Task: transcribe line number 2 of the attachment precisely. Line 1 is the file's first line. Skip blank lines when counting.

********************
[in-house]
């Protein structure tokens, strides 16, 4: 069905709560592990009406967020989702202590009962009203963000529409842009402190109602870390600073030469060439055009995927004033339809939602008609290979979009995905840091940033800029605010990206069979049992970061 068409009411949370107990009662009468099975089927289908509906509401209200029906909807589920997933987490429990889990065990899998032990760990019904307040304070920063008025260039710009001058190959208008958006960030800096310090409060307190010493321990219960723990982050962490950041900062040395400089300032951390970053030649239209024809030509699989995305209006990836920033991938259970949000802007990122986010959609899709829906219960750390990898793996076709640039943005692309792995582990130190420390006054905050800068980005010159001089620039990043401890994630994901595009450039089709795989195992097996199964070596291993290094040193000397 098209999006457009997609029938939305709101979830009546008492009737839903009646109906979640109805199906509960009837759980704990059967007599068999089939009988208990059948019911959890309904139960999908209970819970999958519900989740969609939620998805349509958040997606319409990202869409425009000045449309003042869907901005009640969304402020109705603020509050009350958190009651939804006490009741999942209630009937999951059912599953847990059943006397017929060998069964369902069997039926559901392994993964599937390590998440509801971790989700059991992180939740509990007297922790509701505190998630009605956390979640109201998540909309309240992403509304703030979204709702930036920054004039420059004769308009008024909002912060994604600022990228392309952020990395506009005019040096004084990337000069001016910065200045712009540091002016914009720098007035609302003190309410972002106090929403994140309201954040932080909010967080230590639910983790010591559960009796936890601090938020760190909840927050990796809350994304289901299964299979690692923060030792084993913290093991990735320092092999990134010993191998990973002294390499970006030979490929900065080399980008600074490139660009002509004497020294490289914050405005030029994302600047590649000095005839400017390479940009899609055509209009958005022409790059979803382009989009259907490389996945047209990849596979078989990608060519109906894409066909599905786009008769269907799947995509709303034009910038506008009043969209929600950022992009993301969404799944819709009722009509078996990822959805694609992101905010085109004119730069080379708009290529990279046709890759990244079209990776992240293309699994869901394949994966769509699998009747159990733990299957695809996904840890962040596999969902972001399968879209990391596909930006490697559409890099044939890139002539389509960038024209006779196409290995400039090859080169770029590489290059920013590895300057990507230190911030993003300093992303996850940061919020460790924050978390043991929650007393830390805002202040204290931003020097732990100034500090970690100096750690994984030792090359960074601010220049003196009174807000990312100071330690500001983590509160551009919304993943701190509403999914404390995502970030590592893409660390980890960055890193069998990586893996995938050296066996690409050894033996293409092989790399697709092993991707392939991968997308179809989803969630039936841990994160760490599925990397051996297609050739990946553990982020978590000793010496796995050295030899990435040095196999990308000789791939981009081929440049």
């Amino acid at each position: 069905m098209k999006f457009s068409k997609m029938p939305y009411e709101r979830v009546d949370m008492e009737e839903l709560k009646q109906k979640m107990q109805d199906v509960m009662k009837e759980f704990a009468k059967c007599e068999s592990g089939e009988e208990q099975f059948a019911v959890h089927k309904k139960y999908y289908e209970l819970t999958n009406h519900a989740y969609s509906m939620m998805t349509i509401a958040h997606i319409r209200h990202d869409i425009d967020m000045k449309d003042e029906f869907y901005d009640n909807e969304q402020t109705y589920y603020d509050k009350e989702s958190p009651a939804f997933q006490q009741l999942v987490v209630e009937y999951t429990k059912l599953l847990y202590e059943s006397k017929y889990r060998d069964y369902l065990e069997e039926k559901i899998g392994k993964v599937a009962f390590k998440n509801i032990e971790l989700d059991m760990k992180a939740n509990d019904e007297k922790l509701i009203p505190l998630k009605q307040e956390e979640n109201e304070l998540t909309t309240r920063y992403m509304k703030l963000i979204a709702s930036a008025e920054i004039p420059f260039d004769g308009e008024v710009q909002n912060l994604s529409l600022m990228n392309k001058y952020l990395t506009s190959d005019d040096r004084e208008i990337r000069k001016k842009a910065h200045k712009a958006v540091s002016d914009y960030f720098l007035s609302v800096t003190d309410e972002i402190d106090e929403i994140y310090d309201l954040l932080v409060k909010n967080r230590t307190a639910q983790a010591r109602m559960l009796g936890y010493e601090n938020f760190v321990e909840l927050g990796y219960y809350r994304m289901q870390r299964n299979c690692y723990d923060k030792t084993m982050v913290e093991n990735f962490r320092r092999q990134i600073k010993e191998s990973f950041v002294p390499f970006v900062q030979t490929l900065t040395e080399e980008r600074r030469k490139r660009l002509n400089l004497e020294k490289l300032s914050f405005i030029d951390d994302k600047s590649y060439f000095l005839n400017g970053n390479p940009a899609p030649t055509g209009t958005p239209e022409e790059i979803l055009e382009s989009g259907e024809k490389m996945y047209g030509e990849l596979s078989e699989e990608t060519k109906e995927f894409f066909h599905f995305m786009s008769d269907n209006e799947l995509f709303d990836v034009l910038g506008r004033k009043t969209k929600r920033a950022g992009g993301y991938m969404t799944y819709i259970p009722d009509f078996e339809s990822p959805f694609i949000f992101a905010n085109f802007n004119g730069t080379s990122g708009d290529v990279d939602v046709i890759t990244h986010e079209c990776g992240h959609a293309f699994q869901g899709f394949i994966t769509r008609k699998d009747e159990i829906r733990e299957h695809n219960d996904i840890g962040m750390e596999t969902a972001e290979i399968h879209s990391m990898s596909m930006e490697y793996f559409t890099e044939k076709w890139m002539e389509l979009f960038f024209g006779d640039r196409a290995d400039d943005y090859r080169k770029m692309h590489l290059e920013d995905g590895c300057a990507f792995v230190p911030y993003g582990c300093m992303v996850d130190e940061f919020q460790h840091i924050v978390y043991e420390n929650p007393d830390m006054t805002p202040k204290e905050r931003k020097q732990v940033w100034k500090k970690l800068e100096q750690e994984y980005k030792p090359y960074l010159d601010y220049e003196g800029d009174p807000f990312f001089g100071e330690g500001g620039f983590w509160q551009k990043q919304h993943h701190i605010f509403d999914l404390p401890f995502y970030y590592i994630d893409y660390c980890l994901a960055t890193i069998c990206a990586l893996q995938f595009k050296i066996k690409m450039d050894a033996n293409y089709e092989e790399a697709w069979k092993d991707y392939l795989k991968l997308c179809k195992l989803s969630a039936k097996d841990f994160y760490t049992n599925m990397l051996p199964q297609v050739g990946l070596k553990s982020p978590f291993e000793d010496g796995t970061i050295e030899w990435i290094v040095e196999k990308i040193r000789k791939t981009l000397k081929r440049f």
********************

């Protein structure tokens, strides 16, 4: 069905709560592990009406967020989702202590009962009203963000529409842009402190109602870390600073030469060439055009995927004033339809939602008609290979979009995905840091940033800029605010990206069979049992970061 068409009411949370107990009662009468099975089927289908509906509401209200029906909807589920997933987490429990889990065990899998032990760990019904307040304070920063008025260039710009001058190959208008958006960030800096310090409060307190010493321990219960723990982050962490950041900062040395400089300032951390970053030649239209024809030509699989995305209006990836920033991938259970949000802007990122986010959609899709829906219960750390990898793996076709640039943005692309792995582990130190420390006054905050800068980005010159001089620039990043401890994630994901595009450039089709795989195992097996199964070596291993290094040193000397 098209999006457009997609029938939305709101979830009546008492009737839903009646109906979640109805199906509960009837759980704990059967007599068999089939009988208990059948019911959890309904139960999908209970819970999958519900989740969609939620998805349509958040997606319409990202869409425009000045449309003042869907901005009640969304402020109705603020509050009350958190009651939804006490009741999942209630009937999951059912599953847990059943006397017929060998069964369902069997039926559901392994993964599937390590998440509801971790989700059991992180939740509990007297922790509701505190998630009605956390979640109201998540909309309240992403509304703030979204709702930036920054004039420059004769308009008024909002912060994604600022990228392309952020990395506009005019040096004084990337000069001016910065200045712009540091002016914009720098007035609302003190309410972002106090929403994140309201954040932080909010967080230590639910983790010591559960009796936890601090938020760190909840927050990796809350994304289901299964299979690692923060030792084993913290093991990735320092092999990134010993191998990973002294390499970006030979490929900065080399980008600074490139660009002509004497020294490289914050405005030029994302600047590649000095005839400017390479940009899609055509209009958005022409790059979803382009989009259907490389996945047209990849596979078989990608060519109906894409066909599905786009008769269907799947995509709303034009910038506008009043969209929600950022992009993301969404799944819709009722009509078996990822959805694609992101905010085109004119730069080379708009290529990279046709890759990244079209990776992240293309699994869901394949994966769509699998009747159990733990299957695809996904840890962040596999969902972001399968879209990391596909930006490697559409890099044939890139002539389509960038024209006779196409290995400039090859080169770029590489290059920013590895300057990507230190911030993003300093992303996850940061919020460790924050978390043991929650007393830390805002202040204290931003020097732990100034500090970690100096750690994984030792090359960074601010220049003196009174807000990312100071330690500001983590509160551009919304993943701190509403999914404390995502970030590592893409660390980890960055890193069998990586893996995938050296066996690409050894033996293409092989790399697709092993991707392939991968997308179809989803969630039936841990994160760490599925990397051996297609050739990946553990982020978590000793010496796995050295030899990435040095196999990308000789791939981009081929440049």